February 7, 2023

Movement Makers: How Young Activists Upended the Politics of Climate Change

Growing up with an impending sense of doom from the threat to our planet, younger generations feel a deep sense of urgency around the issue of climate change. In Movement Makers, Nick Engelfried recounts the history of youth-led climate activism in the 21st century.

Engelfried divides this history into three parts: first, he examines the […]


December 13, 2022

Good Intentions–Bad Consequences: Voters’ Information Problems

This is a serious book by an American emeritus economics professor who argues that voters could use better information to elect better leaders, to the greater good.

Author Phillip Nelson acknowledges voters need better information, but he focuses on just one group: “naïve altruistic liberals.” Citing economics literature, he argues that most liberals want to […]


November 15, 2022

Where in the World is God? Humanity as Mirror

Hope Raymond’s Where in the World is God explores the evolution of human consciousness from our earliest myths to our current technological era, offering speculation on the role of spirituality.

The book offers three sections. Part One explores the rise of Judeo-Christian tradition in which humans defined themselves in relation to God before science eroded […]


May 23, 2022

Hey, White Man, How Much Longer? Hey, Black Man, Awake!

Civil engineer Francis Hinga Lahai outlines the causes of and ways to combat cultural and economic racism in this overview.

Lahai, who was born in Sierra Leone and studied in the UK and China, draws on his world traveling experience to predict an end to white supremacism, in part due to changing global demographics. The […]


April 4, 2022

Love and Honour? Marriage for Peace

Centuries before Shakespeare wrote Romeo and Juliet, Indian and Pakistani legends were filled with cautionary tales of star-crossed lovers whose forbidden romances led to their deaths. Sadly, such stories aren’t only ancient relics. In Love and Honour?: Marriage for Peace, Australian author David D.E. Evans demonstrates, with chilling precision, how the ostracism and murder of […]


February 21, 2022

The Demogra-Fate Hypothesis

In The Demogra-Fate Hypothesis, author Nguyen Ba Thanh posits that a declining world birth rate, coupled with an increased median age in the world’s population, may lead to humanity’s extinction.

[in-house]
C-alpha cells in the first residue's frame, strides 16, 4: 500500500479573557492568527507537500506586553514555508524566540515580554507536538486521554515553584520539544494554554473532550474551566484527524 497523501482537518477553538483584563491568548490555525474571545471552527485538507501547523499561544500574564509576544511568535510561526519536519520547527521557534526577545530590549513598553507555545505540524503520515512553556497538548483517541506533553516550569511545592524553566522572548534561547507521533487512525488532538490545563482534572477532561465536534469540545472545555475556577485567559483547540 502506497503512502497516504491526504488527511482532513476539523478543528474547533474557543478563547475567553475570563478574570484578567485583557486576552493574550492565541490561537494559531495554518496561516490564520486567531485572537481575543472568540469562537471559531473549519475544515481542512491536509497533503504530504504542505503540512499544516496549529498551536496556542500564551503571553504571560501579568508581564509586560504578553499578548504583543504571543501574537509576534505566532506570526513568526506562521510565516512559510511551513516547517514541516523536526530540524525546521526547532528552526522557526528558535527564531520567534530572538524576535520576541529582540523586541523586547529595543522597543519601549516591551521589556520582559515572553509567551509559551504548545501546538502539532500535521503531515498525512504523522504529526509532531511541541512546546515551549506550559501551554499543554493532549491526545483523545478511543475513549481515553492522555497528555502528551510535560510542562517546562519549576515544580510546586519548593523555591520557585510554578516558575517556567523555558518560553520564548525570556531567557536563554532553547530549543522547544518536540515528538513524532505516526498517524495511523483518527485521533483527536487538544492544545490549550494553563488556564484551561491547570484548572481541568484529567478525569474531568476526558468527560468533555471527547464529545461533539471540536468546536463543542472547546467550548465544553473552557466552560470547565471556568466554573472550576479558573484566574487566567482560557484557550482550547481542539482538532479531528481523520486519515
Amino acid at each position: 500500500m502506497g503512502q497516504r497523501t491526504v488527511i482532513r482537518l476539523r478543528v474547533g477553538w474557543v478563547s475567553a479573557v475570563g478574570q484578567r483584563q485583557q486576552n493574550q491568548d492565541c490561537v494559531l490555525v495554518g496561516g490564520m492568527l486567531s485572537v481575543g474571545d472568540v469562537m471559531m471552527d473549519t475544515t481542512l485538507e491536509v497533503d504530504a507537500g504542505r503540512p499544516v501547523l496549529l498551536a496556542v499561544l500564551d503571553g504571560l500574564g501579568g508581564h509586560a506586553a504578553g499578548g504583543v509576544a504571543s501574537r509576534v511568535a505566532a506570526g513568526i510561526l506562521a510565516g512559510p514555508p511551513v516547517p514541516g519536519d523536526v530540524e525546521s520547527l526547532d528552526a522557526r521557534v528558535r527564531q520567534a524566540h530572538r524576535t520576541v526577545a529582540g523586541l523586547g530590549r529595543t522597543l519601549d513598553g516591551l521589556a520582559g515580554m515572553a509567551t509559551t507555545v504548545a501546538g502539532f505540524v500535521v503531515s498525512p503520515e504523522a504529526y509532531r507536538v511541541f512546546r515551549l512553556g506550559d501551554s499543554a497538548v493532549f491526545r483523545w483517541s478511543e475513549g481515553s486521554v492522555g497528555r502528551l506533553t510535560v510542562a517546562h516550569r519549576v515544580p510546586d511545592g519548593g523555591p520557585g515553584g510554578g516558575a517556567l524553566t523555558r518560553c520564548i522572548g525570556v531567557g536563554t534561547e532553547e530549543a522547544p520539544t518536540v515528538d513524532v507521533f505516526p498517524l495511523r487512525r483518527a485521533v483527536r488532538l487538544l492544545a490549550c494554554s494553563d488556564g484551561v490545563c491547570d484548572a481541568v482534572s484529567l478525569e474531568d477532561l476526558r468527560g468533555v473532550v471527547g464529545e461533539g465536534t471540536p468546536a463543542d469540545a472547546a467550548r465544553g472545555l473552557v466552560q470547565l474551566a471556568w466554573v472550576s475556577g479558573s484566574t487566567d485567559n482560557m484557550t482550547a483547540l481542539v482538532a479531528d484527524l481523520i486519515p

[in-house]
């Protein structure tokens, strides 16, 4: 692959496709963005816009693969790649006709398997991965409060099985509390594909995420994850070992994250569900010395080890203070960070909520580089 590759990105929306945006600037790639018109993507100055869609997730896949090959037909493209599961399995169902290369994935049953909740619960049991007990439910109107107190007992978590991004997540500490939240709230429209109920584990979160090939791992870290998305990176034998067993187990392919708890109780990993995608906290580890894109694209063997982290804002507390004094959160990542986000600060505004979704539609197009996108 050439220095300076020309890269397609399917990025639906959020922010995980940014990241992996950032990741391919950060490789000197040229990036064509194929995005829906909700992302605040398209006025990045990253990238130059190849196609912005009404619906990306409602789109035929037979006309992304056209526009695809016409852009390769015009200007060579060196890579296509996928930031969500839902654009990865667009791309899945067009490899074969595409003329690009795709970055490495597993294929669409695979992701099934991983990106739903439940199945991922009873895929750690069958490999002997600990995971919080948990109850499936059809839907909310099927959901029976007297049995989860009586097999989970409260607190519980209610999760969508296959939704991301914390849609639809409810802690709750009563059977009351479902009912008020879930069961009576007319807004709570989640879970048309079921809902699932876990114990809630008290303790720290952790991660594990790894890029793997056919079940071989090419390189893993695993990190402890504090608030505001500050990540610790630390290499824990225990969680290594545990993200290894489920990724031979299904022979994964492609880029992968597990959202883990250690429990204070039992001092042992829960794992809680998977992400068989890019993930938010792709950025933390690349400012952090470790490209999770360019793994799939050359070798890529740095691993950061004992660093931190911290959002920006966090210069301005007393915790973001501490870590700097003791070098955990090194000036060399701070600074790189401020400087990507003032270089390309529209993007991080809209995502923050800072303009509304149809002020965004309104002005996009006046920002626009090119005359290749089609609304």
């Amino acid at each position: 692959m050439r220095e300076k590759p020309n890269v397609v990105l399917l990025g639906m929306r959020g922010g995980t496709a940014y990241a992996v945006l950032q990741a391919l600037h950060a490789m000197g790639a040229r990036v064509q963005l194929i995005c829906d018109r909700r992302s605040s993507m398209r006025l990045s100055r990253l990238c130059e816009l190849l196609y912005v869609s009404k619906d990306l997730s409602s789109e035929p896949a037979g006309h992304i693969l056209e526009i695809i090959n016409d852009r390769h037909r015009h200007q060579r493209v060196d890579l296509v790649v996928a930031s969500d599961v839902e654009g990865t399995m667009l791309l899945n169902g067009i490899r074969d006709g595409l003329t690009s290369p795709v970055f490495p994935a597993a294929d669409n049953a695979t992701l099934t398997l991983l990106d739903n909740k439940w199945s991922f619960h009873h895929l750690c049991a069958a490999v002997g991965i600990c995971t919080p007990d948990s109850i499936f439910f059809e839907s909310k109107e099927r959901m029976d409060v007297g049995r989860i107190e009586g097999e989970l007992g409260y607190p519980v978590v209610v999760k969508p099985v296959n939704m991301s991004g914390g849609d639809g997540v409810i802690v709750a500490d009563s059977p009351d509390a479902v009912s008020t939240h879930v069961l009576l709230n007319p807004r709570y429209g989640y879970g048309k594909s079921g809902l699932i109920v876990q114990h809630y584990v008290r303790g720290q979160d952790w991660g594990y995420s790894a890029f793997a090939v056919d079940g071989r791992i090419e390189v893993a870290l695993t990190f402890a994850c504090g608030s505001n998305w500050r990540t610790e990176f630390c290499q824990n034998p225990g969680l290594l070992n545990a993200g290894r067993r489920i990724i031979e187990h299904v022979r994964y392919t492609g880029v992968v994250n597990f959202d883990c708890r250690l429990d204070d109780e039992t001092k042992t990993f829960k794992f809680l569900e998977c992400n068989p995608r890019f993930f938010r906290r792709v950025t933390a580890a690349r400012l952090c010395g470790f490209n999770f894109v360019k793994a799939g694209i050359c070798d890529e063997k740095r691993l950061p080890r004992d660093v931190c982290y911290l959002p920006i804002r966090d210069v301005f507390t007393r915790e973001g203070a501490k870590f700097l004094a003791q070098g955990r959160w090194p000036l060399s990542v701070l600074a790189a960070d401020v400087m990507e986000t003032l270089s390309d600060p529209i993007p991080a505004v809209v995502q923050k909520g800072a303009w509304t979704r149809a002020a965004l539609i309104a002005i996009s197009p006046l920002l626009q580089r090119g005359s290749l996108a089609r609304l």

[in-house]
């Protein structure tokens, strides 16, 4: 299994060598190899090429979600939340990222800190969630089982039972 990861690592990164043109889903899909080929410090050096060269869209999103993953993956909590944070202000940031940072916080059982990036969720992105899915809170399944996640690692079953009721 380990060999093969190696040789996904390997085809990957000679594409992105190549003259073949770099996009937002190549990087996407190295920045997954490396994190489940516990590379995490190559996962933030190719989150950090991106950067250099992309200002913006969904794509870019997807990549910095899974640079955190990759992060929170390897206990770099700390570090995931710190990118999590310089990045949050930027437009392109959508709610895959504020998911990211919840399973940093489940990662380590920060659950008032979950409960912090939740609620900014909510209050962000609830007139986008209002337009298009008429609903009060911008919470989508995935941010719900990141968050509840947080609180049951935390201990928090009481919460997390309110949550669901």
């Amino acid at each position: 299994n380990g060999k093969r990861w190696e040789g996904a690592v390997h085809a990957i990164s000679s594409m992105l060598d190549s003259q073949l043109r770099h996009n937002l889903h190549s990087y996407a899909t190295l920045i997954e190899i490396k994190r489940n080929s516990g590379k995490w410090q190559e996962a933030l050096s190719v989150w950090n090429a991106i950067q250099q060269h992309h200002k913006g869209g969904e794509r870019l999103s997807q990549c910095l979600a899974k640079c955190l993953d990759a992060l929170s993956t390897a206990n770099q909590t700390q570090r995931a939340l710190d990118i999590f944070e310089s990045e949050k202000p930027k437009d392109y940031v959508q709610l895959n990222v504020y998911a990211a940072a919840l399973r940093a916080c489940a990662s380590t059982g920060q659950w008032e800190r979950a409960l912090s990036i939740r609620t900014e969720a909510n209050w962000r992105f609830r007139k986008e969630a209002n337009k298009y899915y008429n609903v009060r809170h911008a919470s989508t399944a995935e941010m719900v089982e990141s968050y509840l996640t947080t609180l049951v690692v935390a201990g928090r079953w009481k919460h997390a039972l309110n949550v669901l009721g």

Birthrates for “more than 100 countries,” Thanh states, “have fallen below 2.1 per female lifetime, which is the minimum due to maintain a constant size […]


November 29, 2021

Rise From the Blue

Rise From the Blue is a brief work of fiction about an African immigrant’s struggle to find his political place in the U.S. amid current social upheavals. It consists of conversations between protagonist John Nobola and his friends and family, as well as lectures Nobola delivers at political rallies.

An ardent Trump supporter, Nobola views […]


November 8, 2021

A Homeless Panic: The Homeless Experience in America

Many know the homeless in this country only as a statistic. In his memoir, author James Howard Lough adds a human face to the cold figures by recounting his time on the streets in Boston.

Lough’s decline into homelessness is relatively painless initially. He has a car which, until it breaks down, provides emergency (though […]


November 8, 2021

Why They Stay: Sex Scandals, Deals, and Hidden Agendas of Eight Political Wives

Anne Michaud’s Why They Stay is a solid, dishy book about seven American political wives and one Brit who stood by their husbands despite their scandalous behavior.

The narrative examines Jackie Kennedy, Eleanor Roosevelt, Hillary Clinton, Melania Trump, Wendy Vitter, Silda Wall Spitzer, Huma Abedin and Marion Stein, wife of Jeremy Thorpe (disgraced in a […]


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